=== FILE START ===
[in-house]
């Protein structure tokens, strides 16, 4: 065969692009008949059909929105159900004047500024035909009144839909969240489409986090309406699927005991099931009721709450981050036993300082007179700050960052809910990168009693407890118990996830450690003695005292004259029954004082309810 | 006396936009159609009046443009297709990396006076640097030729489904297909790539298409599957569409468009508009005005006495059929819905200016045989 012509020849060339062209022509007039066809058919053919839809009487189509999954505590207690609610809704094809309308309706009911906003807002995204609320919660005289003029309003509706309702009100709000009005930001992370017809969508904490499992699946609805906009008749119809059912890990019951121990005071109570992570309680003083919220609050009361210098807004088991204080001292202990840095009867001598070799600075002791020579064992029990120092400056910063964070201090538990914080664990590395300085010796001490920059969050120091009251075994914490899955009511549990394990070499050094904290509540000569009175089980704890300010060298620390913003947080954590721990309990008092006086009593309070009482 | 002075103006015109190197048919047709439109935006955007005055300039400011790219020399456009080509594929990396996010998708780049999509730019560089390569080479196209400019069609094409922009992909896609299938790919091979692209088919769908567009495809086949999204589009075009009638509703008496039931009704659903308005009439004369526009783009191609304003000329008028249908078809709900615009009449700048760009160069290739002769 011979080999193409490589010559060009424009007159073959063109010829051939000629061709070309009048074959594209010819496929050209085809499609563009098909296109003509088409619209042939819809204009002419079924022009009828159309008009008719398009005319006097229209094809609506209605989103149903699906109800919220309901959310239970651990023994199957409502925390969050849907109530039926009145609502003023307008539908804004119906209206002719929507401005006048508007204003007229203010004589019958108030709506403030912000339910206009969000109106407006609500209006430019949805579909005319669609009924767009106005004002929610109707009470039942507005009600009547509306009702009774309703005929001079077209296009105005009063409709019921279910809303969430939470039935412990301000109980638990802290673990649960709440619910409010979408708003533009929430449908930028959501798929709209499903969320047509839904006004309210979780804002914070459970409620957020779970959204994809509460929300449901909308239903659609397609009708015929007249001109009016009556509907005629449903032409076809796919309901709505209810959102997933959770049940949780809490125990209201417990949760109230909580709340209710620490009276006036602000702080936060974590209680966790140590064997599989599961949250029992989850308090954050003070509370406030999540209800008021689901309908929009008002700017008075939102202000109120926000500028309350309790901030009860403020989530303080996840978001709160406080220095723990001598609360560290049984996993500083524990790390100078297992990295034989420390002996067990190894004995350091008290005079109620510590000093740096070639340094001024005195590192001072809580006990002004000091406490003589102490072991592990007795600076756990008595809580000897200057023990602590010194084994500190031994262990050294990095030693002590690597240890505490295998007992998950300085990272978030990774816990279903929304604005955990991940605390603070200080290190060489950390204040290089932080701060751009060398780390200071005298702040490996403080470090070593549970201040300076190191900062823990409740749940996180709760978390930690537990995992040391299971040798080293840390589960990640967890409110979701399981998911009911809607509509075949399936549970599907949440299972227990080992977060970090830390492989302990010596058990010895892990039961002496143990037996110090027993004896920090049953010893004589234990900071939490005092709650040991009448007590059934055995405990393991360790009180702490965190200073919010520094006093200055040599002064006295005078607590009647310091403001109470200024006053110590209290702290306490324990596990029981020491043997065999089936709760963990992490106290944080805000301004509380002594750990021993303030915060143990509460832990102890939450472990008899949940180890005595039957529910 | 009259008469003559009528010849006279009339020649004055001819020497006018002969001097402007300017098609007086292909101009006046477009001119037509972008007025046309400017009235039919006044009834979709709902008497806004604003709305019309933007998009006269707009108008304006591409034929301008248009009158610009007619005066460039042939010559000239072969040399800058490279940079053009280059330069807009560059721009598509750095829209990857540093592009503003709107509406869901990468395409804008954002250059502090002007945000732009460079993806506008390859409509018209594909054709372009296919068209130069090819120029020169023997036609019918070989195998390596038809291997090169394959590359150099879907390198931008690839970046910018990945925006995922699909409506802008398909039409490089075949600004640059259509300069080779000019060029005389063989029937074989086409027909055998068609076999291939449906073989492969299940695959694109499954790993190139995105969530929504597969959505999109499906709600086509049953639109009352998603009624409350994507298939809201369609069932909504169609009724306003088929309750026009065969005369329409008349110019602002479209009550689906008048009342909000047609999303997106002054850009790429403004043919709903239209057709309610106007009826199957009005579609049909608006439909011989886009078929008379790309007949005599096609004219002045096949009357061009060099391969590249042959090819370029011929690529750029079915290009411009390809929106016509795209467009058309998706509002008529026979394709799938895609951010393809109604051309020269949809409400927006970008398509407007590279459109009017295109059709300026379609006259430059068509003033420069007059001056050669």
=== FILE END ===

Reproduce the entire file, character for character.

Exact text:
[in-house]
């Protein structure tokens, strides 16, 4: 065969692009008949059909929105159900004047500024035909009144839909969240489409986090309406699927005991099931009721709450981050036993300082007179700050960052809910990168009693407890118990996830450690003695005292004259029954004082309810 | 006396936009159609009046443009297709990396006076640097030729489904297909790539298409599957569409468009508009005005006495059929819905200016045989 012509020849060339062209022509007039066809058919053919839809009487189509999954505590207690609610809704094809309308309706009911906003807002995204609320919660005289003029309003509706309702009100709000009005930001992370017809969508904490499992699946609805906009008749119809059912890990019951121990005071109570992570309680003083919220609050009361210098807004088991204080001292202990840095009867001598070799600075002791020579064992029990120092400056910063964070201090538990914080664990590395300085010796001490920059969050120091009251075994914490899955009511549990394990070499050094904290509540000569009175089980704890300010060298620390913003947080954590721990309990008092006086009593309070009482 | 002075103006015109190197048919047709439109935006955007005055300039400011790219020399456009080509594929990396996010998708780049999509730019560089390569080479196209400019069609094409922009992909896609299938790919091979692209088919769908567009495809086949999204589009075009009638509703008496039931009704659903308005009439004369526009783009191609304003000329008028249908078809709900615009009449700048760009160069290739002769 011979080999193409490589010559060009424009007159073959063109010829051939000629061709070309009048074959594209010819496929050209085809499609563009098909296109003509088409619209042939819809204009002419079924022009009828159309008009008719398009005319006097229209094809609506209605989103149903699906109800919220309901959310239970651990023994199957409502925390969050849907109530039926009145609502003023307008539908804004119906209206002719929507401005006048508007204003007229203010004589019958108030709506403030912000339910206009969000109106407006609500209006430019949805579909005319669609009924767009106005004002929610109707009470039942507005009600009547509306009702009774309703005929001079077209296009105005009063409709019921279910809303969430939470039935412990301000109980638990802290673990649960709440619910409010979408708003533009929430449908930028959501798929709209499903969320047509839904006004309210979780804002914070459970409620957020779970959204994809509460929300449901909308239903659609397609009708015929007249001109009016009556509907005629449903032409076809796919309901709505209810959102997933959770049940949780809490125990209201417990949760109230909580709340209710620490009276006036602000702080936060974590209680966790140590064997599989599961949250029992989850308090954050003070509370406030999540209800008021689901309908929009008002700017008075939102202000109120926000500028309350309790901030009860403020989530303080996840978001709160406080220095723990001598609360560290049984996993500083524990790390100078297992990295034989420390002996067990190894004995350091008290005079109620510590000093740096070639340094001024005195590192001072809580006990002004000091406490003589102490072991592990007795600076756990008595809580000897200057023990602590010194084994500190031994262990050294990095030693002590690597240890505490295998007992998950300085990272978030990774816990279903929304604005955990991940605390603070200080290190060489950390204040290089932080701060751009060398780390200071005298702040490996403080470090070593549970201040300076190191900062823990409740749940996180709760978390930690537990995992040391299971040798080293840390589960990640967890409110979701399981998911009911809607509509075949399936549970599907949440299972227990080992977060970090830390492989302990010596058990010895892990039961002496143990037996110090027993004896920090049953010893004589234990900071939490005092709650040991009448007590059934055995405990393991360790009180702490965190200073919010520094006093200055040599002064006295005078607590009647310091403001109470200024006053110590209290702290306490324990596990029981020491043997065999089936709760963990992490106290944080805000301004509380002594750990021993303030915060143990509460832990102890939450472990008899949940180890005595039957529910 | 009259008469003559009528010849006279009339020649004055001819020497006018002969001097402007300017098609007086292909101009006046477009001119037509972008007025046309400017009235039919006044009834979709709902008497806004604003709305019309933007998009006269707009108008304006591409034929301008248009009158610009007619005066460039042939010559000239072969040399800058490279940079053009280059330069807009560059721009598509750095829209990857540093592009503003709107509406869901990468395409804008954002250059502090002007945000732009460079993806506008390859409509018209594909054709372009296919068209130069090819120029020169023997036609019918070989195998390596038809291997090169394959590359150099879907390198931008690839970046910018990945925006995922699909409506802008398909039409490089075949600004640059259509300069080779000019060029005389063989029937074989086409027909055998068609076999291939449906073989492969299940695959694109499954790993190139995105969530929504597969959505999109499906709600086509049953639109009352998603009624409350994507298939809201369609069932909504169609009724306003088929309750026009065969005369329409008349110019602002479209009550689906008048009342909000047609999303997106002054850009790429403004043919709903239209057709309610106007009826199957009005579609049909608006439909011989886009078929008379790309007949005599096609004219002045096949009357061009060099391969590249042959090819370029011929690529750029079915290009411009390809929106016509795209467009058309998706509002008529026979394709799938895609951010393809109604051309020269949809409400927006970008398509407007590279459109009017295109059709300026379609006259430059068509003033420069007059001056050669």